- CommonSpirit Health last week reported a $1.4 billion operating loss and a $259 million net loss for its 2023 fiscal year ended June 30, as rebounding patient volumes were not sufficient to offset rising expenses due to labor costs and unfavorable reimbursement rates from payers.
- The Chicago-based nonprofit health system, which operates facilities across 24 states, reported total operating revenues of $34.5 billion, an increase from $33.9 billion the prior year, and expenses of $35.9 billion, an increase from $35.2 billion the prior year.
- The Catholic health system disclosed it had laid off approximately 2,000 full-time positions during the fourth quarter. Impacted roles were mainly ancillary, support and overhead positions, according to earnings documents.
CommonSpirit reported rebounding patient volumes that reached pre-pandemic levels in some markets, with same-store adjusted admissions growing 4.4% year over year.
However, same-store revenue per adjusted admission fell 1.7% year over year, primarily due to reduced higher acuity COVID-19 volumes and slight shifts in the payer mix, the health system reported.
The system also faced expense pressures. Labor costs continued to challenge the system, with same-store normalized salary per full time employee increasing 2.5% year over year. But CommonSpirit reported that its recruitment and retention initiatives had pared back reliance on expensive contract labor. Additionally, the health system noted it had not renegotiated rates with payers to reflect inflationary conditions.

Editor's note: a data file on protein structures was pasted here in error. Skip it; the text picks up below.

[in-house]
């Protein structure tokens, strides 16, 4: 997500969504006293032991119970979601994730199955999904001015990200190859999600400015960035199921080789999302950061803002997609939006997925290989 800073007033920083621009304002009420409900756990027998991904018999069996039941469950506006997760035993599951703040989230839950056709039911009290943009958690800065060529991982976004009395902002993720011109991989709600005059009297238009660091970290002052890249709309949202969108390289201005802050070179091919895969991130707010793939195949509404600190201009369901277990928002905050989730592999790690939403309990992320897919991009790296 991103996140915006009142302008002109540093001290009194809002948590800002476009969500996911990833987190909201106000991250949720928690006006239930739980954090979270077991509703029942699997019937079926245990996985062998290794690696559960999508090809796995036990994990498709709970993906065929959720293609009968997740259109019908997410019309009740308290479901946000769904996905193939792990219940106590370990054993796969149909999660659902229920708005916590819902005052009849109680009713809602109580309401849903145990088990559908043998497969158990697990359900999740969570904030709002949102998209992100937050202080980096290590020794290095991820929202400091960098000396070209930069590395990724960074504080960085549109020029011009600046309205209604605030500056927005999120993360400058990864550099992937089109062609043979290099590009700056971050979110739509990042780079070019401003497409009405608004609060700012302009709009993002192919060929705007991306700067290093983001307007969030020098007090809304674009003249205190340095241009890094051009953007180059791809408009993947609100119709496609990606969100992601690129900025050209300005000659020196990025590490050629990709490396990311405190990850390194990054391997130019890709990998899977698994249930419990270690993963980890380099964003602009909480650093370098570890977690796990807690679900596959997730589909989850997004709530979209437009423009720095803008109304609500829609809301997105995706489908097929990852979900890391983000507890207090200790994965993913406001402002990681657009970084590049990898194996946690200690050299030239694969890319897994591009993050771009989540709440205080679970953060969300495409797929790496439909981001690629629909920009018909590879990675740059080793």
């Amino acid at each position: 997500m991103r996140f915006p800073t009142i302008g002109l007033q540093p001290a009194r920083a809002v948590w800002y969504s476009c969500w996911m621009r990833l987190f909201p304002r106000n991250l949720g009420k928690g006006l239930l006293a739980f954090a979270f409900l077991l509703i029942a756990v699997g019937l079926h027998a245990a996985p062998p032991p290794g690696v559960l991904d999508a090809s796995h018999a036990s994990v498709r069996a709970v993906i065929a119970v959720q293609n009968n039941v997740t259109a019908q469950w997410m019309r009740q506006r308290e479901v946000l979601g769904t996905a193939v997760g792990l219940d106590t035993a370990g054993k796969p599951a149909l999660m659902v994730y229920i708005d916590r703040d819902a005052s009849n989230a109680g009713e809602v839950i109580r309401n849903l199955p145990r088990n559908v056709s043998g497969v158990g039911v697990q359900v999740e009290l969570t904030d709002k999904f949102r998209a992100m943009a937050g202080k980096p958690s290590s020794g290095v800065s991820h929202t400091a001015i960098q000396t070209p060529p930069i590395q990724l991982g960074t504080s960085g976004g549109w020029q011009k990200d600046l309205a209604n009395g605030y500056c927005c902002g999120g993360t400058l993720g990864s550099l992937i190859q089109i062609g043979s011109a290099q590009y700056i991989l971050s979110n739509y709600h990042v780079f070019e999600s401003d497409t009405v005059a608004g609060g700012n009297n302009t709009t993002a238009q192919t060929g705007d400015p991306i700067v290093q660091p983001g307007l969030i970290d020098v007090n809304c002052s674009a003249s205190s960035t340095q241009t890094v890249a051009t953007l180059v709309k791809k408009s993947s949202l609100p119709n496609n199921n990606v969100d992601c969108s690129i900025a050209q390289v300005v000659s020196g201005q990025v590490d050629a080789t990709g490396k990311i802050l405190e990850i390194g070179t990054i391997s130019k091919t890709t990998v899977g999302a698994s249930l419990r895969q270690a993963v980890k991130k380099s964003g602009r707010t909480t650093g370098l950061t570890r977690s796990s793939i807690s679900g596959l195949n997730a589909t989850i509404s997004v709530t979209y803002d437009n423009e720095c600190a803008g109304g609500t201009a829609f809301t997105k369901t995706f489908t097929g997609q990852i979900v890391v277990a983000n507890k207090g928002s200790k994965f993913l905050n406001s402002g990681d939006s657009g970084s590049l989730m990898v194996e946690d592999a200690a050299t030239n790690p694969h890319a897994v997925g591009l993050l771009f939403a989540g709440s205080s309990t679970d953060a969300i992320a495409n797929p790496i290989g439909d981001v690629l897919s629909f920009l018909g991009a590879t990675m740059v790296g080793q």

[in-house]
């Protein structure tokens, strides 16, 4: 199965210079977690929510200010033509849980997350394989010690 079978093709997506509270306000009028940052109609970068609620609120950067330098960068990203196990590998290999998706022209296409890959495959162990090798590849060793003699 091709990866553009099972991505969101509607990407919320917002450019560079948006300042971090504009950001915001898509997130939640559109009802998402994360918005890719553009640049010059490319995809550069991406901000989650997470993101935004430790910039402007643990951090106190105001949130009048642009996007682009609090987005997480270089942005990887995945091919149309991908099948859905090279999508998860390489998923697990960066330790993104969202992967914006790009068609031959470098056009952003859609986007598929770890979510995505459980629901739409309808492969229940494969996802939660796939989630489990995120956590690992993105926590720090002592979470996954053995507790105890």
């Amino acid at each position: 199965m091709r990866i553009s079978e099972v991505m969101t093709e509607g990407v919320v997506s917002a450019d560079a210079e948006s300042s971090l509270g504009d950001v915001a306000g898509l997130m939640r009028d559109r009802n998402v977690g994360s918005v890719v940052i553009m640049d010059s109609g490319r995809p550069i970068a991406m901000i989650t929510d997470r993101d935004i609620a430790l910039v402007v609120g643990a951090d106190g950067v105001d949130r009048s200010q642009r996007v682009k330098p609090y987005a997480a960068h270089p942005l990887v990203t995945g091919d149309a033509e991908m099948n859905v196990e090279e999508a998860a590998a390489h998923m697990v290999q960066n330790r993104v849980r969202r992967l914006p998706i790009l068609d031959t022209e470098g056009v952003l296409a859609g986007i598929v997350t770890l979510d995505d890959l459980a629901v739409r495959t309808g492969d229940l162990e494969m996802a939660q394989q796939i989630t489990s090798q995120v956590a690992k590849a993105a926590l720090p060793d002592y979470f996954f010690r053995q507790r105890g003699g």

In a release accompanying the earnings, CFO Dan Morissette said CommonSpirit’s operational challenges were not unique. Major nonprofit health operators have reported feeling the sustained impacts of inflationary pressures in financial filings this summer. Most recently, Ascension Healthcare posted an operating loss of $3 billion for the 2023 fiscal year on high expenses, and Intermountain Health reported operating income had fallen 35% for the first half of this year as costs climbed.
“Like the rest of the healthcare industry, CommonSpirit continues to be affected by inflation, the continued labor shortage and challenging dynamics with payers,” Morissette said. “Given those headwinds, we continue to focus on initiatives and opportunities that allow us to pursue growth, reduce costs and increase efficiency, while at the same time investing appropriately in developing the workforce of the future.”
The health system introduced a financial improvement plan in hopes of turning around performance. Initiatives focus on volume growth, including implementing a referral system, expanding transfer centers and developing programs to enhance physician capacity.
The layoffs were also cited as part of the health system’s move toward operational efficiency. The reduction in force is the second this year. In the third quarter, CommonSpirit announced an undisclosed number of layoffs impacting leadership, administrative and other non-patient-facing roles at the division and national levels.